The next morning found us exploring the sites of Damascus. We toured the ancient Omayyad Mosque, the tomb of Salah ed Din, the glistening new Shiite mosque which apparently has no name except that given by the Damascenes: The New Mosque. It was well past noon when we arrived, apologetically, at Boulos’s shop.
“No, no, don’t apologize. I must show you something that just came this morning!” Boulos exclaimed. Now familiar with the hidden doorways, we followed Boulos down to the warehouse room. Next to the gorgeous specimen we had chosen the night before was a creation that defies description. It was red. Bold, luxuriant, deep crimson red. It had red, black and white guards. A beautiful off-white and red main border. The background was a fabulously abrashed crimson and the design was an open palmette and branch design in black, white, lighter red, and gray-green with splashes of orange. The three of us gasped simultaneously.
“Now what will you do?” my cousin asked.
The answer came easily, “We’ll take them both.”
Boulos seemed disturbed by this development. “No, that is not necessary. I only showed you because I thought you would like this one better.”
We quickly assured him that we understood this, but wanted both rugs anyway. However, when we began to write out a check Boulos hedged. We had brought enough Syrian pounds for one rug, but we hadn’t expected to buy another, so we were short on cash.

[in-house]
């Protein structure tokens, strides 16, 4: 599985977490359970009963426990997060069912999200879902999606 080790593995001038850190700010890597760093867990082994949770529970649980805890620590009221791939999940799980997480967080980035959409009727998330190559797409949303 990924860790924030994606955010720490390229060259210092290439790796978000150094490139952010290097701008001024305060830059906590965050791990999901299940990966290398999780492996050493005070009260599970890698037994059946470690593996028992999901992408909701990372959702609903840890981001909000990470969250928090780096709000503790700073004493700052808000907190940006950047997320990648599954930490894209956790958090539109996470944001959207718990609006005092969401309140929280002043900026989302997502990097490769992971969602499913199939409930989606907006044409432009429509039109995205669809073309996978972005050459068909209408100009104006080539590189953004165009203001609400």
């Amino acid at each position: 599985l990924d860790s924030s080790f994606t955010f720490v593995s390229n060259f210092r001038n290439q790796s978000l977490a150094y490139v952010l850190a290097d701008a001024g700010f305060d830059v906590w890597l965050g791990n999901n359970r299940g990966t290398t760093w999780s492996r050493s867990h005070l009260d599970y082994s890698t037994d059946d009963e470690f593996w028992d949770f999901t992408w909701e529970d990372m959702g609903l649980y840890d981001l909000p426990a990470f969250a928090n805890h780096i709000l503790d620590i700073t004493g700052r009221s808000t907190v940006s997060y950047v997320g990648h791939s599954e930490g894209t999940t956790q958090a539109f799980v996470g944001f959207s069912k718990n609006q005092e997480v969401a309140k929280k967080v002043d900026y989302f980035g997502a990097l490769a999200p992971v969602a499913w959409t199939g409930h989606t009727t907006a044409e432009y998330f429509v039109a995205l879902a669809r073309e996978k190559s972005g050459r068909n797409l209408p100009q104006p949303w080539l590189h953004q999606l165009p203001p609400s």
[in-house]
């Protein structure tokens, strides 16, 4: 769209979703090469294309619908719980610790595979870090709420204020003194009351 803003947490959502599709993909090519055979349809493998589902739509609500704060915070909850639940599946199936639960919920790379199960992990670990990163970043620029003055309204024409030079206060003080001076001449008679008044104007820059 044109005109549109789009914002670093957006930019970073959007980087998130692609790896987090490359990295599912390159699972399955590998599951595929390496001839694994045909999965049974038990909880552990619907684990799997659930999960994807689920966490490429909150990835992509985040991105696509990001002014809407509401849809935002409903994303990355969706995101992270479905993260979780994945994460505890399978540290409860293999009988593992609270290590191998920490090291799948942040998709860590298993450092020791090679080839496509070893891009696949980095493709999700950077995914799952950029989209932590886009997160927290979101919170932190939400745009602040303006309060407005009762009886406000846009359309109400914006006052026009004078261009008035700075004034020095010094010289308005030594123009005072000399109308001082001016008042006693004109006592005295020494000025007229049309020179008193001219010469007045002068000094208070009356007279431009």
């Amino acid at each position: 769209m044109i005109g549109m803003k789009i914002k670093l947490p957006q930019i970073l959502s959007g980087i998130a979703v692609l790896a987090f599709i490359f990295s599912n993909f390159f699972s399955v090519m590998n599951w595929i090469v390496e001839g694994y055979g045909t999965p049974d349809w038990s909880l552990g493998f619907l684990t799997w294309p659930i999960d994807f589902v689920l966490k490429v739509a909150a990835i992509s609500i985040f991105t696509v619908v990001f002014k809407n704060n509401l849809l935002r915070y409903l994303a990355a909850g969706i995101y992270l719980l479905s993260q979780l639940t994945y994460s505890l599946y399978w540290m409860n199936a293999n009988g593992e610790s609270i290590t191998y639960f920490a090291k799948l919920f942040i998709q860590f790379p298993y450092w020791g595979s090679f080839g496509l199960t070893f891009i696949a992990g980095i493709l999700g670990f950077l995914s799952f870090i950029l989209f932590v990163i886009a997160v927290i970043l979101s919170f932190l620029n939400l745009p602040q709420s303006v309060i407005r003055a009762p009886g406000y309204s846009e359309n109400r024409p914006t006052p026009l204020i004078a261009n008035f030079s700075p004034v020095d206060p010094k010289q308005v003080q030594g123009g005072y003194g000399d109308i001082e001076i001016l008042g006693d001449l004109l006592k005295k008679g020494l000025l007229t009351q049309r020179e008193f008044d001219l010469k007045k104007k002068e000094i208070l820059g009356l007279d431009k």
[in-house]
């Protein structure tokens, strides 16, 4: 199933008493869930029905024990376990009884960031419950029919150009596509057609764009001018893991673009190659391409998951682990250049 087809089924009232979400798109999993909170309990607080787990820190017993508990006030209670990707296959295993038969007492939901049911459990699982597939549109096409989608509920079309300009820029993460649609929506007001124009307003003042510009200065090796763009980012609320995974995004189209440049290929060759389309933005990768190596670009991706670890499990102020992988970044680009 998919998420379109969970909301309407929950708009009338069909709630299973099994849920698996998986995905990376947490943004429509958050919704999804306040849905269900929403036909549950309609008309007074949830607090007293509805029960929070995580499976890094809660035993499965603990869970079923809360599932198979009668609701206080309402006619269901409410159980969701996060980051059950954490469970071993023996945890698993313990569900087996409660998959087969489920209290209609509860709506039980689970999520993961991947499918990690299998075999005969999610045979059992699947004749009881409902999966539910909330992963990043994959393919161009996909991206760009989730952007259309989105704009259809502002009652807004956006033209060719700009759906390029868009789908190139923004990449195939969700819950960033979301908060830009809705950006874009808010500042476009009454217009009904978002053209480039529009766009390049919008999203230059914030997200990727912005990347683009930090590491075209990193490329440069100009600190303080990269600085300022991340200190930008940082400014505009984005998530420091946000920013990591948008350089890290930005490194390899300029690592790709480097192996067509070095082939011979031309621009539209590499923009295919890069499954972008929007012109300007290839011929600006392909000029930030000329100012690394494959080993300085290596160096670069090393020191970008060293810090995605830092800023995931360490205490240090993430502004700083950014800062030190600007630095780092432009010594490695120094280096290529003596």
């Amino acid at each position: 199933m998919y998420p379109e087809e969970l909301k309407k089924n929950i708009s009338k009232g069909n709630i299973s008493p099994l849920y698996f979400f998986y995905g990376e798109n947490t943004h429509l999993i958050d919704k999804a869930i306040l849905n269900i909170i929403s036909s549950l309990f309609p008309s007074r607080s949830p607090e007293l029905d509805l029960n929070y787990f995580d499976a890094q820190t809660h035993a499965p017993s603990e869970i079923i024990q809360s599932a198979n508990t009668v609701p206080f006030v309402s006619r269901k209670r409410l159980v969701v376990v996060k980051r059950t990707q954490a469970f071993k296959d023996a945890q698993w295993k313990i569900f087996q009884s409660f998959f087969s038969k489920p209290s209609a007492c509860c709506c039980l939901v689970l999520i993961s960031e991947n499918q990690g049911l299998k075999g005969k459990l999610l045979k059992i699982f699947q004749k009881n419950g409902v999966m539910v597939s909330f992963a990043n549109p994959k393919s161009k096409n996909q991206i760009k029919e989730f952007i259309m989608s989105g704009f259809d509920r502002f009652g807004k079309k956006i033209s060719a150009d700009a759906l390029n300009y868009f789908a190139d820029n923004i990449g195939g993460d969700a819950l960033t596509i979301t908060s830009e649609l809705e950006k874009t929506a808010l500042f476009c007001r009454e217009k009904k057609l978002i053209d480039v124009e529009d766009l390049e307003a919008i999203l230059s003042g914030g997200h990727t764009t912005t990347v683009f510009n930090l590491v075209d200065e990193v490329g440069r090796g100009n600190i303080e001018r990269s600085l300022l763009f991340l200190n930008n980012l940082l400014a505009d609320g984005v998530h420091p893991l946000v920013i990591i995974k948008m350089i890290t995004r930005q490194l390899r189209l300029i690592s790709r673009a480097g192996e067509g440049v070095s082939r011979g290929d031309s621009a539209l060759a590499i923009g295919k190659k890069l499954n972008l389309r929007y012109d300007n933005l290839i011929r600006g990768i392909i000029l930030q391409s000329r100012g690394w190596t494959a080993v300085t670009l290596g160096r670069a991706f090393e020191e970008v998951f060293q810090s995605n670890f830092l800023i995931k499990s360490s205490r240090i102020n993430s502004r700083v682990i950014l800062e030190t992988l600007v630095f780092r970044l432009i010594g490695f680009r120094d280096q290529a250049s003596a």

“Please,” Boulos said, “my sister will bring me the money when she sees me next.” This confused us, but my cousin immediately realized that she had been bestowed with a great honor. Her friend was now referring to her as his sister. This came not from the fact that she had brought in new customers. Boulos considered her his sister because she brought her family to meet him. It’s that simple.
Boulos insisted on delivering the rugs to the Sheraton where our cars were parked. We agreed on a three o’clock meeting. As we left the shop, hand to heart, Boulos asked, “Tell your people about us.”
Now, finally, I have.